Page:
The environment affects the way genetic populations move, and similar environments likely play a bigger role in how a species develops than does geographic distance.
These are two of the discoveries professor Jason Sexton has made studying the monkey flower, a California native plant that is practically in his backyard now that he has joined UC Merced.
Monkey flowers, which come in diverse sizes, shapes and colors, grow wild in the Sierra Nevada, a place Sexton has studied even from his previous position in Australia. The chance to come to UC Merced, to work and live where the bulk of his research takes place, was too good to pass up, he said.
Sexton started work here in January, and is still setting up his lab, plus teaching a class this semester.
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Sexton has years of data on the monkey flower, or Mimulus. There are at least 150 varieties of Mimulus worldwide and roughly half of them can be found in California.
“It’s a really diverse group of plants, and we’re right here at the front door of its diversity,” he said. “They are a bellwether for understanding plant diversity and changing climates.”
One monkey flower Sexton’s group studies in the Sierra grows at elevations between 3,000 and 10,000 feet.
Sexton and his students have made some significant genetic discoveries, including that the populations that grow in the same elevation ranges, no matter how far apart they are in the mountains, are more genetically similar than they are to the same species that live at different elevations or in different environments.
Sexton said he is looking forward to getting into the field every couple of weeks with students to see what else can be discovered about monkey flowers and other plants.
“I would like to have the students scouring the elevation ranges and measuring populations, and I also want to see how the Rim fire affected populations,” Sexton said.
As Sexton and his students sequence the genomes of monkey flowers, they hope to come to a better understanding of how plants are able to diversify and inhabit so many climates.
Cognitive Science Award
A leading expert in artificial intelligence and computer vision will deliver a public lecture about his work and accept UC Merced’s 2014 Distinguished Cognitive Scientist Award.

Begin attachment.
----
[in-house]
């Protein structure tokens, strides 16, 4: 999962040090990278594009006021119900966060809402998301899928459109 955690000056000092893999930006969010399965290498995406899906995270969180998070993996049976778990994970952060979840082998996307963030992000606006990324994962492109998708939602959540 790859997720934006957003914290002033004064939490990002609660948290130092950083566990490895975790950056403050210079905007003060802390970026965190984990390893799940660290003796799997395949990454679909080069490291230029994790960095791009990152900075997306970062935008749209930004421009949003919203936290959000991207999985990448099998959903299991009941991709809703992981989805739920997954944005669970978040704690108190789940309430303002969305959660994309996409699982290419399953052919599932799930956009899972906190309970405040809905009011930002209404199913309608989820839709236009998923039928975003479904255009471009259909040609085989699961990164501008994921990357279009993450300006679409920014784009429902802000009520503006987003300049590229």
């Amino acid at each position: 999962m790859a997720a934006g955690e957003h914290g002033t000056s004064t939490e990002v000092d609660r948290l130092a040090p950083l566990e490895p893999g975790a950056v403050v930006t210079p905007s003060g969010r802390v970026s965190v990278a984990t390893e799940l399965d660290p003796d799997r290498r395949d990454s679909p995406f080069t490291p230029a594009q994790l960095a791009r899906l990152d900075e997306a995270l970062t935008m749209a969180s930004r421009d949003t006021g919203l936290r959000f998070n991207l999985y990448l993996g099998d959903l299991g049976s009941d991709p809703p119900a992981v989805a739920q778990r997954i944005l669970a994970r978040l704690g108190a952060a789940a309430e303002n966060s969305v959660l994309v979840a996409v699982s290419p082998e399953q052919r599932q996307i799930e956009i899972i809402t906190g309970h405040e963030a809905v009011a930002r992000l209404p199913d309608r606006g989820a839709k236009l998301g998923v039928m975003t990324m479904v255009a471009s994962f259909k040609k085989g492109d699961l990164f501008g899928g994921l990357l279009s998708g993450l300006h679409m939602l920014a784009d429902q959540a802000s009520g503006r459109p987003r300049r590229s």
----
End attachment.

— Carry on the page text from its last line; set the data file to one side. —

Professor Dana H. Ballard, with the University of Texas at Austin, will deliver his talk, “Why Do We Look Where We Look?” at 3:30 p.m. Monday in the California Room. The talk about his leading discoveries is intended for a general audience and is free.
“Dr. Ballard’s career epitomizes the interdisciplinary nature of cognitive science,” UC Merced professor David Noelle said. “Trained as a computer scientist, with a focus on artificial intelligence and computer vision, he has applied an information processing perspective to our understanding of how humans see the world, using their biological visual systems in complex coordination with the movement of their eyes and their bodies in order accomplish everyday tasks like driving a car.”
The Cognitive and Information Sciences faculty group selected Ballard as this year’s recipient.
He developed innovative artificial intelligence methods for radiology and medical-image processing. With Christopher M. Brown, he wrote a pioneering textbook on computer vision. His work popularized the use of the generalized Hough transform for visual object detection.
His extensive studies of the human visual system, focusing on interactions with motor control systems and task constraints, have led to fundamental changes in how perceptual processes are conceived. These insights caused him to be an early proponent of “active vision” approaches to machine vision.
For more information, go to cogsci.ucmerced.edu/distinguished-cognitive-scientist-award.